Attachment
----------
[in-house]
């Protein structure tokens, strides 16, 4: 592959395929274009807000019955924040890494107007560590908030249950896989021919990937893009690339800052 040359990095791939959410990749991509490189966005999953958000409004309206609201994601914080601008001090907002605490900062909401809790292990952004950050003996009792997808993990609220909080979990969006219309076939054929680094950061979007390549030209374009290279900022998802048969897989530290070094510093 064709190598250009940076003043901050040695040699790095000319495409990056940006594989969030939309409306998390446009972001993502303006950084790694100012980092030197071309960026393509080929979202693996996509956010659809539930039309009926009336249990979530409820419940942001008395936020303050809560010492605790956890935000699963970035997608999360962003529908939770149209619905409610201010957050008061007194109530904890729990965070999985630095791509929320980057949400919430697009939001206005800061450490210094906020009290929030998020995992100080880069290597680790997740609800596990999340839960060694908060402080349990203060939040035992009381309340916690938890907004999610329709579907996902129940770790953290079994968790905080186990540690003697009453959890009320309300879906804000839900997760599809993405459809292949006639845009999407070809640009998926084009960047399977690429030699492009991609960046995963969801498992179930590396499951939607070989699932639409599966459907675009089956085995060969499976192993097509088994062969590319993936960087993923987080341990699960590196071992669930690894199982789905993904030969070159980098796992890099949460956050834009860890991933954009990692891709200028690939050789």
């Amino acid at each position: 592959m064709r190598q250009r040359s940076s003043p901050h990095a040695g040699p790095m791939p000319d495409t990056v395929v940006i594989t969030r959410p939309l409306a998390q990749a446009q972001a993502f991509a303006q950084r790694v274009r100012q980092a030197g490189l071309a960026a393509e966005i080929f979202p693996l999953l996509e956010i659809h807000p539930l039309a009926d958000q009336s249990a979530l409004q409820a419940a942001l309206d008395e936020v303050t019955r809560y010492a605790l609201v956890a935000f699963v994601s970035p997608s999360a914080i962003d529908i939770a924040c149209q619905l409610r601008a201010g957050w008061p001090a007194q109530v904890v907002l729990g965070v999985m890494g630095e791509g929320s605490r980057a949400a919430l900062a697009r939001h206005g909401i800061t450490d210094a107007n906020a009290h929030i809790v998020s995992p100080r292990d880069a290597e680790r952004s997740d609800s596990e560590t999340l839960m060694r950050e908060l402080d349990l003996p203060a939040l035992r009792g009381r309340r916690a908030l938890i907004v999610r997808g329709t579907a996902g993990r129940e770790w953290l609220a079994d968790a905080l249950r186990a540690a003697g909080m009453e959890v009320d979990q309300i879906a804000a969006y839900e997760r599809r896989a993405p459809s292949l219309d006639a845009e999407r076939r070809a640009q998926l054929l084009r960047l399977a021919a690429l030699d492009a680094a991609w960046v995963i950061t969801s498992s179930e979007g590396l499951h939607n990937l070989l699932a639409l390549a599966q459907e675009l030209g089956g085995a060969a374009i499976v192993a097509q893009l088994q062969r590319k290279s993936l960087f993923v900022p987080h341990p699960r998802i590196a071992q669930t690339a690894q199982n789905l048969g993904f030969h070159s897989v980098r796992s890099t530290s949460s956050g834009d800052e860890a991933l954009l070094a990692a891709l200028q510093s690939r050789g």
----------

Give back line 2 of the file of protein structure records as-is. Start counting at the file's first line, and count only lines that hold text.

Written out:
């Protein structure tokens, strides 16, 4: 592959395929274009807000019955924040890494107007560590908030249950896989021919990937893009690339800052 040359990095791939959410990749991509490189966005999953958000409004309206609201994601914080601008001090907002605490900062909401809790292990952004950050003996009792997808993990609220909080979990969006219309076939054929680094950061979007390549030209374009290279900022998802048969897989530290070094510093 064709190598250009940076003043901050040695040699790095000319495409990056940006594989969030939309409306998390446009972001993502303006950084790694100012980092030197071309960026393509080929979202693996996509956010659809539930039309009926009336249990979530409820419940942001008395936020303050809560010492605790956890935000699963970035997608999360962003529908939770149209619905409610201010957050008061007194109530904890729990965070999985630095791509929320980057949400919430697009939001206005800061450490210094906020009290929030998020995992100080880069290597680790997740609800596990999340839960060694908060402080349990203060939040035992009381309340916690938890907004999610329709579907996902129940770790953290079994968790905080186990540690003697009453959890009320309300879906804000839900997760599809993405459809292949006639845009999407070809640009998926084009960047399977690429030699492009991609960046995963969801498992179930590396499951939607070989699932639409599966459907675009089956085995060969499976192993097509088994062969590319993936960087993923987080341990699960590196071992669930690894199982789905993904030969070159980098796992890099949460956050834009860890991933954009990692891709200028690939050789």